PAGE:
Mediation Guidelines

Family law mediation is handled by an unbiased, neutral, third-party lawyer who represents the interests of both spouses and helps them work towards a solution that is fair for everyone.

The goal of a mediator is to identify the issues that need to be resolved, keep communication open, present practical working solutions, and instill a spirit of cooperation that will pave the way to an agreement created by the spouses themselves.

As firm supporters of mediation, we will use our training in divorce, marital property, and child custody mediation to help you and the other party understand your options and guide you as you craft your own solutions.

Why Mediation?

Mediation is a practical, peaceful alternative to expensive litigation fees in a process that usually only has one winner. In mediation, both spouses can leave winners.


  • Mediation preserves family relationships
  • Spouses can effectively communicate their goals and terms of engagement
  • The focus on compromising protects families, especially those with children
  • Spouses are less likely to leave bitter
  • The chance of issues being revisited or changed at a later date decrease
  • Terms and agreements can be drafted by the clients themselves without the hassle of involving the legal court system

Who should consider mediation?

Mediation works best for couples who are considering separating or getting a divorce, parents who are determining custody and visitation rights for their children, couples who plan to go through a reconciliation post – divorce, and/or couples who are preparing to enter into a marriage and foresee issues.

What does the mediation process look like?

During the first mediation appointment, the mediator sets up ground rules to ensure lines of communication remain open and that, in the interest of preserving friendly relations and relationships, feelings are not hurt.

The mediator gives both spouses the chance to explain the problem and share their story and emotional feelings without being interrupted or condemned. Then the mediator asks open-ended questions to help both sides understand each other’s feelings and foster understanding.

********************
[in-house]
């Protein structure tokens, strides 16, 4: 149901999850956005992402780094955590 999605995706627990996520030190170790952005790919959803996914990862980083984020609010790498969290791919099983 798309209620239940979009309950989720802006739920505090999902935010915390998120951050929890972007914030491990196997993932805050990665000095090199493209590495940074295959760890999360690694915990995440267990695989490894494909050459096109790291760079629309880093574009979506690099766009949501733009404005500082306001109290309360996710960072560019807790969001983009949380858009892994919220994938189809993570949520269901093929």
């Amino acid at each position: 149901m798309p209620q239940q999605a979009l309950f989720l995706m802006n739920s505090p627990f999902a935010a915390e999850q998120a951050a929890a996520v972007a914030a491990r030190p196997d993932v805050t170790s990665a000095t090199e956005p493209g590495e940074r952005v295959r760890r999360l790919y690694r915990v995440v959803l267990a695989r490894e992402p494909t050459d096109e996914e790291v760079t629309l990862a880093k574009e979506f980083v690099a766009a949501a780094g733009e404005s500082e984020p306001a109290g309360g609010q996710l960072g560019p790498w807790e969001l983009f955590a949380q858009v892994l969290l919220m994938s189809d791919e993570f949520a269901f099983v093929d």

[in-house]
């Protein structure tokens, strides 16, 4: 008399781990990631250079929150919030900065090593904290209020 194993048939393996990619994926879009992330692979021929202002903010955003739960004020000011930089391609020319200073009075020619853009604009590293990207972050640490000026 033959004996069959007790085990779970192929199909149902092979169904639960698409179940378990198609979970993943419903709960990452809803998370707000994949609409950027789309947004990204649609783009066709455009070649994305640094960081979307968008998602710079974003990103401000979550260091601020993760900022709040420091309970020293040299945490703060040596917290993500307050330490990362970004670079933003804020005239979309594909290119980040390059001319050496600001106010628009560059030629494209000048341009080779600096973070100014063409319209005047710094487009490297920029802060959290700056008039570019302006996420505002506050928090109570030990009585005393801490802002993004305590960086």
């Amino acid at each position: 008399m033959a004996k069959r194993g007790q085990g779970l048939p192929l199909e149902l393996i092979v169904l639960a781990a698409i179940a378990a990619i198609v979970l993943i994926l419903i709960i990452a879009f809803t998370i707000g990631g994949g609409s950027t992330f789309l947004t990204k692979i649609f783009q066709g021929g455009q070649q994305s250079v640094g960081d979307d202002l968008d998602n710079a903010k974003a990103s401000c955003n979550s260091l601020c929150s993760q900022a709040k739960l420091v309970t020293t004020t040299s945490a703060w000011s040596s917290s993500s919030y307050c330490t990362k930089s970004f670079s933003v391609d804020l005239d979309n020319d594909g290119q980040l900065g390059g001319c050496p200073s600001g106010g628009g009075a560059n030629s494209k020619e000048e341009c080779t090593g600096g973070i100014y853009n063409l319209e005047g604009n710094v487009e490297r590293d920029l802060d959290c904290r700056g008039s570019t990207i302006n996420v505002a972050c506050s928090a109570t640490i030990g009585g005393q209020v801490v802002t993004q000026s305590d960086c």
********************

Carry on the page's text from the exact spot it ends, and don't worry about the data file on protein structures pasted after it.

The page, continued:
In trying to reach an agreement, the mediator will meet with both spouses together and/or separately. He or she will try to draft an agreement that is amicable to both spouses and includes resolutions to all of the issues.

It is a good idea to have the agreement looked over by an attorney before agreeing to it.

Who pays for mediation?

In the spirit of cooperation and communication, the spouses themselves will determine how best to split the mediation costs.

What if we don’t reach an agreement?

Mediation isn’t for everyone. Should you not be able to work out your dispute through mediation, we will refer you to an experienced family law attorney.

Litigation, though more expensive, provides resolutions to disputes that cannot be solved through combined efforts and shared communication. Litigation can solve matters of divorce, separation, alimony, child custody, child visitation and child support.

To learn more about how we can help you resolve your divorce using mediation, contact us today.

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